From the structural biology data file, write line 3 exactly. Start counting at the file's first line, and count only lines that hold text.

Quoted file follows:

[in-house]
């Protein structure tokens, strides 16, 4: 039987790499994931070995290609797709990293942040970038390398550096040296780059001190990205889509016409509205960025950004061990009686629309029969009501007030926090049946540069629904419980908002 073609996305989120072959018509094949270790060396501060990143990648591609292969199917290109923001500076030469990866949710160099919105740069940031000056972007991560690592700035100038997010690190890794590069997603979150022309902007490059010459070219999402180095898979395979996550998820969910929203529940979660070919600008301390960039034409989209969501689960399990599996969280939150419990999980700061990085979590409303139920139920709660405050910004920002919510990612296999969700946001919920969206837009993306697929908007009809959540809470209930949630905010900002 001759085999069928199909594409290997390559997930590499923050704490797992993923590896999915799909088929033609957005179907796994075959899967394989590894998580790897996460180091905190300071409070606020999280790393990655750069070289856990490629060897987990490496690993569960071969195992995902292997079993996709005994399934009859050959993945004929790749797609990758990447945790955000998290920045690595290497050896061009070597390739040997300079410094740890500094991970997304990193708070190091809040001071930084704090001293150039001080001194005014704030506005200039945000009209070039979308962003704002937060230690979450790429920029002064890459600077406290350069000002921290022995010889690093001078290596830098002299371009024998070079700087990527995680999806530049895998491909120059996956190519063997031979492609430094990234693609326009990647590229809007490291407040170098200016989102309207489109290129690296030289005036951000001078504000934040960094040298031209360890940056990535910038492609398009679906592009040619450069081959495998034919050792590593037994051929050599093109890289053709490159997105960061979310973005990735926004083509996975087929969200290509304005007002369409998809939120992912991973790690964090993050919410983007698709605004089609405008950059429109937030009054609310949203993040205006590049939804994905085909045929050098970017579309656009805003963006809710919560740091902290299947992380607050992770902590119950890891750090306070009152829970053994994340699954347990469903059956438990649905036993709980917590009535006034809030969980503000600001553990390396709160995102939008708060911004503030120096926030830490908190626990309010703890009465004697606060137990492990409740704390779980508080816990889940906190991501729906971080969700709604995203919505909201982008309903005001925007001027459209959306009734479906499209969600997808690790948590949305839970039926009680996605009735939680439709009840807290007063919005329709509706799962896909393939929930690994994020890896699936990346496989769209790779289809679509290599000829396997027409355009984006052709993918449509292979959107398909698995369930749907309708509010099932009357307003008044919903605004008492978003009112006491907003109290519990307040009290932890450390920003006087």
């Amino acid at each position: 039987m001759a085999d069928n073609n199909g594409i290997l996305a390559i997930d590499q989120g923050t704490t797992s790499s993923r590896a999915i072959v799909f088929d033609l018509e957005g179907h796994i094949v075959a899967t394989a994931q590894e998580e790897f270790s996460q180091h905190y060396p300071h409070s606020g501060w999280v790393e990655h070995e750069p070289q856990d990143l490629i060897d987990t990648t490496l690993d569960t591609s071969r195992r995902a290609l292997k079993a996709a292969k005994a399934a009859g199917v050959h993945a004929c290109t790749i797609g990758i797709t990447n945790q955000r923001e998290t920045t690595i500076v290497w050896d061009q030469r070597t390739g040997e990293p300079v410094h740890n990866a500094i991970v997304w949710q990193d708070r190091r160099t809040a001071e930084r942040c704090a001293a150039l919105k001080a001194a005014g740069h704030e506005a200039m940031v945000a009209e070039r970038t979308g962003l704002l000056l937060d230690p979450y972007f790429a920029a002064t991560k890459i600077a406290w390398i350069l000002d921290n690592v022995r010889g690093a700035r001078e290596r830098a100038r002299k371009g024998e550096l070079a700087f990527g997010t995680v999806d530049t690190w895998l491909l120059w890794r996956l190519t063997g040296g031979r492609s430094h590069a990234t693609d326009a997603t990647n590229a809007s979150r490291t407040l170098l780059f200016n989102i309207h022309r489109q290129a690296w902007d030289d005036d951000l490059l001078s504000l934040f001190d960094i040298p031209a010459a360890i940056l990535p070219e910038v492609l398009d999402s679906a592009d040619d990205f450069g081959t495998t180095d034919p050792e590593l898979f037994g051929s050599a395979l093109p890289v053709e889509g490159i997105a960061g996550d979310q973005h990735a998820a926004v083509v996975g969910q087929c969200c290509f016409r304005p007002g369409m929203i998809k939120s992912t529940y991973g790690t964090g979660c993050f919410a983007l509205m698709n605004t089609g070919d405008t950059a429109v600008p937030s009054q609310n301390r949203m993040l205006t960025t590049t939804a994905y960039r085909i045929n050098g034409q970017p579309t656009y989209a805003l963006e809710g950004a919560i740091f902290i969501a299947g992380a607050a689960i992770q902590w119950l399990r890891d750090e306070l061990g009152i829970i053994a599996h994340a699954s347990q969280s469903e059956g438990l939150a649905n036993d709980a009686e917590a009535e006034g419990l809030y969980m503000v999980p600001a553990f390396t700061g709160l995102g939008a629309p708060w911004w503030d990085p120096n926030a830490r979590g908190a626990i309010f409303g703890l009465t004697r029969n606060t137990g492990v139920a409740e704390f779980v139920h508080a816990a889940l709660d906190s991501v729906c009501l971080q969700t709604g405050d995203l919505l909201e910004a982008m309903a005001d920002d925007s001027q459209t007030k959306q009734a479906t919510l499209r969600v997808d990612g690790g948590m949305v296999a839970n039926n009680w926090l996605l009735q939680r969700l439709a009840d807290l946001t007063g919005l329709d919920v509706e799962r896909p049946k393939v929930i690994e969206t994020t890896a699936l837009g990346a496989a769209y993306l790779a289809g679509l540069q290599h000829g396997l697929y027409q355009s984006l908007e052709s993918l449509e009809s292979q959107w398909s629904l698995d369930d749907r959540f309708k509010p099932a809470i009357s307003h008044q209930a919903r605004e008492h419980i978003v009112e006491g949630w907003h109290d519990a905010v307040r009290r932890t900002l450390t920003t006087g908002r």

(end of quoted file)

């Amino acid at each position: 039987m001759a085999d069928n073609n199909g594409i290997l996305a390559i997930d590499q989120g923050t704490t797992s790499s993923r590896a999915i072959v799909f088929d033609l018509e957005g179907h796994i094949v075959a899967t394989a994931q590894e998580e790897f270790s996460q180091h905190y060396p300071h409070s606020g501060w999280v790393e990655h070995e750069p070289q856990d990143l490629i060897d987990t990648t490496l690993d569960t591609s071969r195992r995902a290609l292997k079993a996709a292969k005994a399934a009859g199917v050959h993945a004929c290109t790749i797609g990758i797709t990447n945790q955000r923001e998290t920045t690595i500076v290497w050896d061009q030469r070597t390739g040997e990293p300079v410094h740890n990866a500094i991970v997304w949710q990193d708070r190091r160099t809040a001071e930084r942040c704090a001293a150039l919105k001080a001194a005014g740069h704030e506005a200039m940031v945000a009209e070039r970038t979308g962003l704002l000056l937060d230690p979450y972007f790429a920029a002064t991560k890459i600077a406290w390398i350069l000002d921290n690592v022995r010889g690093a700035r001078e290596r830098a100038r002299k371009g024998e550096l070079a700087f990527g997010t995680v999806d530049t690190w895998l491909l120059w890794r996956l190519t063997g040296g031979r492609s430094h590069a990234t693609d326009a997603t990647n590229a809007s979150r490291t407040l170098l780059f200016n989102i309207h022309r489109q290129a690296w902007d030289d005036d951000l490059l001078s504000l934040f001190d960094i040298p031209a010459a360890i940056l990535p070219e910038v492609l398009d999402s679906a592009d040619d990205f450069g081959t495998t180095d034919p050792e590593l898979f037994g051929s050599a395979l093109p890289v053709e889509g490159i997105a960061g996550d979310q973005h990735a998820a926004v083509v996975g969910q087929c969200c290509f016409r304005p007002g369409m929203i998809k939120s992912t529940y991973g790690t964090g979660c993050f919410a983007l509205m698709n605004t089609g070919d405008t950059a429109v600008p937030s009054q609310n301390r949203m993040l205006t960025t590049t939804a994905y960039r085909i045929n050098g034409q970017p579309t656009y989209a805003l963006e809710g950004a919560i740091f902290i969501a299947g992380a607050a689960i992770q902590w119950l399990r890891d750090e306070l061990g009152i829970i053994a599996h994340a699954s347990q969280s469903e059956g438990l939150a649905n036993d709980a009686e917590a009535e006034g419990l809030y969980m503000v999980p600001a553990f390396t700061g709160l995102g939008a629309p708060w911004w503030d990085p120096n926030a830490r979590g908190a626990i309010f409303g703890l009465t004697r029969n606060t137990g492990v139920a409740e704390f779980v139920h508080a816990a889940l709660d906190s991501v729906c009501l971080q969700t709604g405050d995203l919505l909201e910004a982008m309903a005001d920002d925007s001027q459209t007030k959306q009734a479906t919510l499209r969600v997808d990612g690790g948590m949305v296999a839970n039926n009680w926090l996605l009735q939680r969700l439709a009840d807290l946001t007063g919005l329709d919920v509706e799962r896909p049946k393939v929930i690994e969206t994020t890896a699936l837009g990346a496989a769209y993306l790779a289809g679509l540069q290599h000829g396997l697929y027409q355009s984006l908007e052709s993918l449509e009809s292979q959107w398909s629904l698995d369930d749907r959540f309708k509010p099932a809470i009357s307003h008044q209930a919903r605004e008492h419980i978003v009112e006491g949630w907003h109290d519990a905010v307040r009290r932890t900002l450390t920003t006087g908002r």